Brexit is perpetually fuelling more and more questions, within every industry across the UK. Many businesses are finding themselves with a diminished workforce and significant skills gap. Companies must now plan how they will manage these skills gaps in their workforce and build a team of employees, through increased training for new recruits.
What is the skills gap?
The UK skills gap is due to cost the country around £90bn if businesses fail to address the problem. The current skills gap has been pegged as primarily caused by Brexit, with many overseas workers choosing to leave the UK due to the referendum vote. This has resulted in skills shortages, meaning employers require skills from their employees that are not currently in their skill set. It is likely that many of these processes which required a specific set of skills were primarily possessed by EU workers, who have now left the country.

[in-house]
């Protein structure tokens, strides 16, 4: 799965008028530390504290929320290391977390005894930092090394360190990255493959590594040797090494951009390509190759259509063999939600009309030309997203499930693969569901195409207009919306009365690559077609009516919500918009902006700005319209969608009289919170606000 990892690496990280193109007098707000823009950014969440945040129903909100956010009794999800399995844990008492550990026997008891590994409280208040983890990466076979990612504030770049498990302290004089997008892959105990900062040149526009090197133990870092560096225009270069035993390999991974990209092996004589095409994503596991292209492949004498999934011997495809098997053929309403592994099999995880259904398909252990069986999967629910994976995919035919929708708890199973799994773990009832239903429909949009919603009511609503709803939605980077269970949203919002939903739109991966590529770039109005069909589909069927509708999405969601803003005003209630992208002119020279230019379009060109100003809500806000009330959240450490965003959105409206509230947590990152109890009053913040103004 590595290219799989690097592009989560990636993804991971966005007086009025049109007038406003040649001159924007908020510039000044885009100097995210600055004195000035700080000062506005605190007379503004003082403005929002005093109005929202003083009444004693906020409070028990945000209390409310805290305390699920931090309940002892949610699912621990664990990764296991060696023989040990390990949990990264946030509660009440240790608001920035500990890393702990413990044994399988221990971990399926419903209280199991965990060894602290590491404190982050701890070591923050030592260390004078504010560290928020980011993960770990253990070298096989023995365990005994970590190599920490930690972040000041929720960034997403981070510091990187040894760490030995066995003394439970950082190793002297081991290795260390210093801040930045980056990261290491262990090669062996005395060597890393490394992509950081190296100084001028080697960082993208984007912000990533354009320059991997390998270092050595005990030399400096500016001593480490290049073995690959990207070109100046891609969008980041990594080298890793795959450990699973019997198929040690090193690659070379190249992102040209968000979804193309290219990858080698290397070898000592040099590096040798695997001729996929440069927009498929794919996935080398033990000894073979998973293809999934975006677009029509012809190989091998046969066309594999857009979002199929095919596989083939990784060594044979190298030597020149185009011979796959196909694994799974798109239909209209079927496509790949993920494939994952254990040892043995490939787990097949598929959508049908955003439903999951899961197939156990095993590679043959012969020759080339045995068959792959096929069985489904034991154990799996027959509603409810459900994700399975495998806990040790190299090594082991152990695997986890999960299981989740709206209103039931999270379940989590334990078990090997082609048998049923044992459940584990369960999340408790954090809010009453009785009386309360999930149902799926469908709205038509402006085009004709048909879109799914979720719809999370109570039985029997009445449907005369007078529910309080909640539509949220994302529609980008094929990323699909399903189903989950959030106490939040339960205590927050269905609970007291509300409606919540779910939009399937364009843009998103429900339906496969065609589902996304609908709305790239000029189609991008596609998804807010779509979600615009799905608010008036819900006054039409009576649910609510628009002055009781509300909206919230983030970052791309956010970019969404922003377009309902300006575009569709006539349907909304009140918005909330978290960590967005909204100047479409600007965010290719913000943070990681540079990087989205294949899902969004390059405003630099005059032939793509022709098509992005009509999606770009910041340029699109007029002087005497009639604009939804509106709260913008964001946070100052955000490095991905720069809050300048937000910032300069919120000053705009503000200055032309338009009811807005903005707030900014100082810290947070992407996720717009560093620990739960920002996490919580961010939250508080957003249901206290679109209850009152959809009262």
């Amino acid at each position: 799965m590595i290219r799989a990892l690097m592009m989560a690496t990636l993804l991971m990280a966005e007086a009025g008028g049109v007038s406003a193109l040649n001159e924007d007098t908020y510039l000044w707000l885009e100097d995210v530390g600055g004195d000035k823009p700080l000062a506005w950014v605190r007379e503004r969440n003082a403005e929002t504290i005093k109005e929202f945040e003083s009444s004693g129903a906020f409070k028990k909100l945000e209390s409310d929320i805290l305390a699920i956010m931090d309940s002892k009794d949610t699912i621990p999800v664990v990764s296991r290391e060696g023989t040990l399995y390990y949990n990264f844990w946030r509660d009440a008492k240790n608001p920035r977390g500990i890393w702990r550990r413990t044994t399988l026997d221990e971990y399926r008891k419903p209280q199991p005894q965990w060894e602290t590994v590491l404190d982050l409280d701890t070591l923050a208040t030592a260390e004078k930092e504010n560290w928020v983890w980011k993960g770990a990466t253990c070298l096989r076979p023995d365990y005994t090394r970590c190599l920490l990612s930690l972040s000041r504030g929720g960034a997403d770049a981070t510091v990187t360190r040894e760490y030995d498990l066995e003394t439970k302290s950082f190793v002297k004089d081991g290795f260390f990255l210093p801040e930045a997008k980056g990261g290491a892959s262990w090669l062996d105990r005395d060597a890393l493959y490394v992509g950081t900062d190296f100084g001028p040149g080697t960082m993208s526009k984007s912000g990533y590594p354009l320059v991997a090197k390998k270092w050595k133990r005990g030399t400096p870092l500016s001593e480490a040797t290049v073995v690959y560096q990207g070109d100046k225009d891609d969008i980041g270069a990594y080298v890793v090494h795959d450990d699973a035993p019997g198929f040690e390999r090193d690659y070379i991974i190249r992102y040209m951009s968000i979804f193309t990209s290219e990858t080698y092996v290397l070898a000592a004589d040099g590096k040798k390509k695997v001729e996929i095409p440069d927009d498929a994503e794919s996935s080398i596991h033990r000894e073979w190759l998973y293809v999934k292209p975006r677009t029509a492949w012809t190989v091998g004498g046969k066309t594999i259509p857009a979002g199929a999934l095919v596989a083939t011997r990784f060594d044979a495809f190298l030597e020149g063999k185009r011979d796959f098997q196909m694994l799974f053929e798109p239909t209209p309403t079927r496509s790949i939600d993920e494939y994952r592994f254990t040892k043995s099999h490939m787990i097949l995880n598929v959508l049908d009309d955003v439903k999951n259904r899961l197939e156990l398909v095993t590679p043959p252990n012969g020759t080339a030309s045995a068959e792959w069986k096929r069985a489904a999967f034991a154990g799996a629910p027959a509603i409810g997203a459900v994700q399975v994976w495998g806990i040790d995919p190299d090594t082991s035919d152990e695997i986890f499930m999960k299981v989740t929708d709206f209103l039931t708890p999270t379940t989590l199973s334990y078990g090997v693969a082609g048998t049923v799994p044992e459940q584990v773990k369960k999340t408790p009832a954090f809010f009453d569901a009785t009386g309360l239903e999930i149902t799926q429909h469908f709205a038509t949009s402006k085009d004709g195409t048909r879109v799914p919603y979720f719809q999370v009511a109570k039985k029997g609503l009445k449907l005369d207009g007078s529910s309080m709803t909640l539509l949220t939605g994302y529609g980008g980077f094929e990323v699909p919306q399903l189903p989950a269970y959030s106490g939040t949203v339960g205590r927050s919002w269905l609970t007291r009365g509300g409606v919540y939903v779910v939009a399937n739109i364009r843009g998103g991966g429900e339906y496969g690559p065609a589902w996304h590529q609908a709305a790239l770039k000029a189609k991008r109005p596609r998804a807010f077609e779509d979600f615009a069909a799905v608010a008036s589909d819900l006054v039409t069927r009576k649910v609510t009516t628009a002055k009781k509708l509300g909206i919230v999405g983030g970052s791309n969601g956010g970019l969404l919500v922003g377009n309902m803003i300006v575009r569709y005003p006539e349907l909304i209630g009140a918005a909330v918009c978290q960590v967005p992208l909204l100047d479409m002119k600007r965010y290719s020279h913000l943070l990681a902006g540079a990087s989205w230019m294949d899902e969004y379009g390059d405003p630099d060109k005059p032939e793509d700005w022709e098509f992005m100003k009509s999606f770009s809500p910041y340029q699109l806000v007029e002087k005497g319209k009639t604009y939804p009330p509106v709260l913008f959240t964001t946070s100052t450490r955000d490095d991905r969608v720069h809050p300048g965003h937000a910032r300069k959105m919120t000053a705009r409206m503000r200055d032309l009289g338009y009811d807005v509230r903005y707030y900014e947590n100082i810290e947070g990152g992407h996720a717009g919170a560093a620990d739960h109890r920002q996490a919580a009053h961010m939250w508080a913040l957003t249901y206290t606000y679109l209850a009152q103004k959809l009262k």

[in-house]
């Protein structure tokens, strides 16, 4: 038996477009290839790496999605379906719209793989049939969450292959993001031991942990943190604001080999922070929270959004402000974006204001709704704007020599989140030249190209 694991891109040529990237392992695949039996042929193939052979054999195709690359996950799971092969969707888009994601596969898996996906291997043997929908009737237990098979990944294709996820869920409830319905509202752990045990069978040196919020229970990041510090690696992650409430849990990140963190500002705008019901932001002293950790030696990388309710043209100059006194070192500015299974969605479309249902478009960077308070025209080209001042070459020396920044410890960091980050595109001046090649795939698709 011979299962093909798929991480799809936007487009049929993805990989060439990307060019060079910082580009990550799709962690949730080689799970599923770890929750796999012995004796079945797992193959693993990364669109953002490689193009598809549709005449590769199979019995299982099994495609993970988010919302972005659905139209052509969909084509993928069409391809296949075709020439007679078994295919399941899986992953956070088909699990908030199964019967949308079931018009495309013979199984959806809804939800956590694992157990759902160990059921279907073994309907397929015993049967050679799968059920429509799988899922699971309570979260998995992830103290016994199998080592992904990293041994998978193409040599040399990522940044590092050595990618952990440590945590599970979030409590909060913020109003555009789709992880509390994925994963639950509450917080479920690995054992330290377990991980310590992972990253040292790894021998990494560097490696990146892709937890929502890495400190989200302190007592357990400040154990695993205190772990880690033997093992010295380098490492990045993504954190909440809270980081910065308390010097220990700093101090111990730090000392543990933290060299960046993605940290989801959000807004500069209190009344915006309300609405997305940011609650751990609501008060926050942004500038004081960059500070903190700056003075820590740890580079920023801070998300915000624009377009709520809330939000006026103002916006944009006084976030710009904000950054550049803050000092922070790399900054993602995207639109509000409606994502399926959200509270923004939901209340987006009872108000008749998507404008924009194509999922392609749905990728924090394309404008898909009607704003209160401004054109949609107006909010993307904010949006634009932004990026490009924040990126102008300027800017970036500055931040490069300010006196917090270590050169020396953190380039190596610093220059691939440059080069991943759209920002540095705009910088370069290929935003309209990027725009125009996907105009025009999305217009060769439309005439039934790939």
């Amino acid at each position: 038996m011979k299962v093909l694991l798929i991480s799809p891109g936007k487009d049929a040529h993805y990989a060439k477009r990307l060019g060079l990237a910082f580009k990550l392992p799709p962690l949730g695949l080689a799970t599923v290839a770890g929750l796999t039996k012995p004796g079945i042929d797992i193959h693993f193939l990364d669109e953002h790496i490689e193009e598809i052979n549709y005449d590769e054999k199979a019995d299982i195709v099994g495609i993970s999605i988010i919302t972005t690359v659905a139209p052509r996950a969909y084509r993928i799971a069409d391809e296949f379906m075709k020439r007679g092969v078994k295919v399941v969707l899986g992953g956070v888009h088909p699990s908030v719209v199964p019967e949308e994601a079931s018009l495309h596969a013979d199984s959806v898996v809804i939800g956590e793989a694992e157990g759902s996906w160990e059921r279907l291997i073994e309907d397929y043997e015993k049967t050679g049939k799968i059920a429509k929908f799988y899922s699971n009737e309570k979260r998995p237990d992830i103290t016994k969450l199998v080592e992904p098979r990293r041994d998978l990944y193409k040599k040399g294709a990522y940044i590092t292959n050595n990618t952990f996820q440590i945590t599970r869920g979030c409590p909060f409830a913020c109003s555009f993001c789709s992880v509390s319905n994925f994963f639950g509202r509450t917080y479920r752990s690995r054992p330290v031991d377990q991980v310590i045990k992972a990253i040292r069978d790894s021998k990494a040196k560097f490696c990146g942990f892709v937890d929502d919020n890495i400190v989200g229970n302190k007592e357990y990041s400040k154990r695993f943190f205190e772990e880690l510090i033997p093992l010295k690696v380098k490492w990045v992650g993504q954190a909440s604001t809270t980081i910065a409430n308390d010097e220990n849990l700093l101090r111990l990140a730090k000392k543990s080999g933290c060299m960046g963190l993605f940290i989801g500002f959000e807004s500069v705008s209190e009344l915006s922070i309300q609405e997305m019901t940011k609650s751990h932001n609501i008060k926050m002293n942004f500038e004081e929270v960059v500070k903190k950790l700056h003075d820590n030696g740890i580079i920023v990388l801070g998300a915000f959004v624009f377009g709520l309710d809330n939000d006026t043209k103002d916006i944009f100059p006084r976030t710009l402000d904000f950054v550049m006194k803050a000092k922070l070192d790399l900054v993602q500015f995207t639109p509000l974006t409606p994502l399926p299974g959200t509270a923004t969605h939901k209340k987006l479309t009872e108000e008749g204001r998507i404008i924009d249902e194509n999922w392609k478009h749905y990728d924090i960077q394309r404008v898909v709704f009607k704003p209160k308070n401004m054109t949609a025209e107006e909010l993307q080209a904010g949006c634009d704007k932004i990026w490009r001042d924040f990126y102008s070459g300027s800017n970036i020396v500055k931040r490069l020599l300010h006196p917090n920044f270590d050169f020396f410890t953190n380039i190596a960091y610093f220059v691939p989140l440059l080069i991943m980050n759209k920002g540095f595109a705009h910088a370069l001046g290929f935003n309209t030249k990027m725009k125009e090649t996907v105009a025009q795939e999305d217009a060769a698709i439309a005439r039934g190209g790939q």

Brexit and the skills gap
For many overseas workers, leaving the UK was a decision based on how welcome they feel in the country they reside in, alongside the ability to now earn a better salary elsewhere, utilising their skills. Furthermore, some believe that the traditional academic education route has been too heavily emphasised and pushed onto young people over internships and developing skills outside of education. A combination of practical skills and academic education are simply not feasible for the majority of graduates, often they have only had exposure to the latter. However, graduate training programmes can be used to bridge these skills gaps and set your new employees up with the tools to fill these areas lacking in expert knowledge.